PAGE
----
Winston Churchill’s mermaid costume

Other one-piece garments rose to prominence during the heyday of union dress. French acrobat Jules Leotard invented a special bodysuit which he wore until his death in 1870. The garment was incredibly popular among gymnasts, dancers and circus performers and eventually became known by his name.

Additionally, many working-class men wore one-piece overalls, also known as overalls, in the 19th century as the Industrial Revolution created a need for clothing suitable for new types of work, such as repair. and the cleaning of steam engine boilers.

In the 1930s, Winston Churchill ordered special one-piece leisure suits, possibly inspired by the overalls worn by masons working in his field. He came to wear them frequently in public, notably during visits to the White House during WWII.

Churchill shows General Dwight D. Eisenhower the zipper of his famous mermaid costume as they tour the troops preparing for D-Day near Lydd and Hastings in Kent in May 1944.

IWM / Getty Images via Getty Images

Churchill shows General Dwight D. Eisenhower the zipper of his famous mermaid costume as they tour the troops preparing for D-Day near Lydd and Hastings in Kent in May 1944.
Churchill walks with American financier and presidential adviser Bernard Baruch on the grounds of his Kent home in July 1949.

Hulton Deutsch via Getty Images

Churchill walks with American financier and presidential adviser Bernard Baruch on the grounds of his Kent home in July 1949.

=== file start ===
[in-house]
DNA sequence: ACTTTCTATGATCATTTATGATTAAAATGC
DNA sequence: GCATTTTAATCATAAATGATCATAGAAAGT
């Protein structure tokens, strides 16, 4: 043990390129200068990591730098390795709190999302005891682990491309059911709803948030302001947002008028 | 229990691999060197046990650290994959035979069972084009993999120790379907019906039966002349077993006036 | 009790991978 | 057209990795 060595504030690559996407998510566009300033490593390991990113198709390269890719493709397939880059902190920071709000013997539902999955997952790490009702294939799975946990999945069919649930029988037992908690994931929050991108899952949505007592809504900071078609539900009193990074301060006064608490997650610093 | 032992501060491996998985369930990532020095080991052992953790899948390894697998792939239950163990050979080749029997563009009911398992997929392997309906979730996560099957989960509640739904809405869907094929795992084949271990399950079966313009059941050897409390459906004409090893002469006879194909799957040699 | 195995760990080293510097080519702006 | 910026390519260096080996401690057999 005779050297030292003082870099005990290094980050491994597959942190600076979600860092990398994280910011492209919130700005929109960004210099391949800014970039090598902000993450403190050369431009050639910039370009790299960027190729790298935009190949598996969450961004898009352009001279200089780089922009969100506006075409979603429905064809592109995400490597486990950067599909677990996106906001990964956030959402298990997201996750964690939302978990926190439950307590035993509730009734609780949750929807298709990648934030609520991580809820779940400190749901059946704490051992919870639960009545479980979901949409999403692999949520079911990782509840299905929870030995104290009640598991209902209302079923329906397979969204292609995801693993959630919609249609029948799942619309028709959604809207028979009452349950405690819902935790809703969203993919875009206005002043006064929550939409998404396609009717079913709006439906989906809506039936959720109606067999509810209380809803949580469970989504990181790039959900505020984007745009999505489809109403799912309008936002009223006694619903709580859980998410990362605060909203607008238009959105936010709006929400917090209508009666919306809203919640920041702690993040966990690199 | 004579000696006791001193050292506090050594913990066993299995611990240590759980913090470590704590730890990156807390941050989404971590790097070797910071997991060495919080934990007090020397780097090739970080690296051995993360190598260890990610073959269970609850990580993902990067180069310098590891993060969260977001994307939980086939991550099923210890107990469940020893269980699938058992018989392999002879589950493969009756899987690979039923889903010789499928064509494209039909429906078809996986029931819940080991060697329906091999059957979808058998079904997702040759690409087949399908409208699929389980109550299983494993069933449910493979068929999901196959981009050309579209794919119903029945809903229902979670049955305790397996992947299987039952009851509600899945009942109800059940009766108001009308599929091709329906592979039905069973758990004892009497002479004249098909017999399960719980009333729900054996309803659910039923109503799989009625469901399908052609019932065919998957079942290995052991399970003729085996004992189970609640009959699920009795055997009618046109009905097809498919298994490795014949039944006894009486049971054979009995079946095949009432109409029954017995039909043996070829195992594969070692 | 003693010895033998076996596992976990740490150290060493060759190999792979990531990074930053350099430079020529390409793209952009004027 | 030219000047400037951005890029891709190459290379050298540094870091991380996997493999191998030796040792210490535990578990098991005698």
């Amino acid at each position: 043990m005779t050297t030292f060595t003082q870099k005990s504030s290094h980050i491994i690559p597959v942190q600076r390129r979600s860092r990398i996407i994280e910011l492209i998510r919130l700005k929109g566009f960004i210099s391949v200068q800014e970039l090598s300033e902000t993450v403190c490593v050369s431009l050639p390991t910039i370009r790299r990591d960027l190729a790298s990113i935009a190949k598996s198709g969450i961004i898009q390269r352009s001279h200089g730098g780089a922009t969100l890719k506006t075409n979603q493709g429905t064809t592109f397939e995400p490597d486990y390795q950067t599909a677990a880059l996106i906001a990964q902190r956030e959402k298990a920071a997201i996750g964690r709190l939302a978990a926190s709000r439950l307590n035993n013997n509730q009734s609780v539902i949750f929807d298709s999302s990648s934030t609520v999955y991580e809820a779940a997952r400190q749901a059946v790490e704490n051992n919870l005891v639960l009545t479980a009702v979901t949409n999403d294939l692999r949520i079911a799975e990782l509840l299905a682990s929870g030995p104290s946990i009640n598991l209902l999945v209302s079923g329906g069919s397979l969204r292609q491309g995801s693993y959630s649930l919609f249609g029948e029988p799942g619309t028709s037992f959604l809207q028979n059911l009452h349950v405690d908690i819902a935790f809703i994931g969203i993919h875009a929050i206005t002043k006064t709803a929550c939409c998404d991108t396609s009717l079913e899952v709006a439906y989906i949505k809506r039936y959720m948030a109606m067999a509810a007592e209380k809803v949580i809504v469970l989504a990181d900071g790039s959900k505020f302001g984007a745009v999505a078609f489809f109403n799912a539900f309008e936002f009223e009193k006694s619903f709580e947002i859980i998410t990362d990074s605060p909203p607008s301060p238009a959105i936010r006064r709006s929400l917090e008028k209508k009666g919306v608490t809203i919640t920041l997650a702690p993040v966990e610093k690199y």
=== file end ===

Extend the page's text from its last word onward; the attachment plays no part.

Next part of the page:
Churchill wears a mermaid costume as he relaxes in a lawn chair during a visit to the United States in January 1942.

Central press via Getty Images

Churchill wears a mermaid costume as he relaxes in a lawn chair during a visit to the United States in January 1942.

During the war, people in England were often woken up at night by the sound of air raid sirens warning of potential German attacks. Churchill’s loose, zippered jumpsuits actually presented a good balance between running outside to seek refuge in your pajamas or underwear and taking the time to get dressed fully.

Instead, people could just quickly put this garment on top of whatever they were wearing when they heard the sirens. Thus, it became known as the “mermaid costume”.

Churchill wore a variety of mermaid costumes, ranging from gray stripes to soft green velvet. In 2002, one of his costumes sold at auction for around $ 40,000. Her styling was more reminiscent of a pilot outfit or other one-piece adult clothing, but it seems appropriate to mention it in the context of the history of baby onesies, given the man said: ” All babies look like me. But then I look like all babies.

Nowadays, many adults are still experimenting with adult size jumpsuits, especially around Halloween. Baby sleepsuits have also become more inclusive, with smaller sizes for premature infants and accommodation options for little ones with disabilities. Because clearly everyone deserves to look cute and comfy.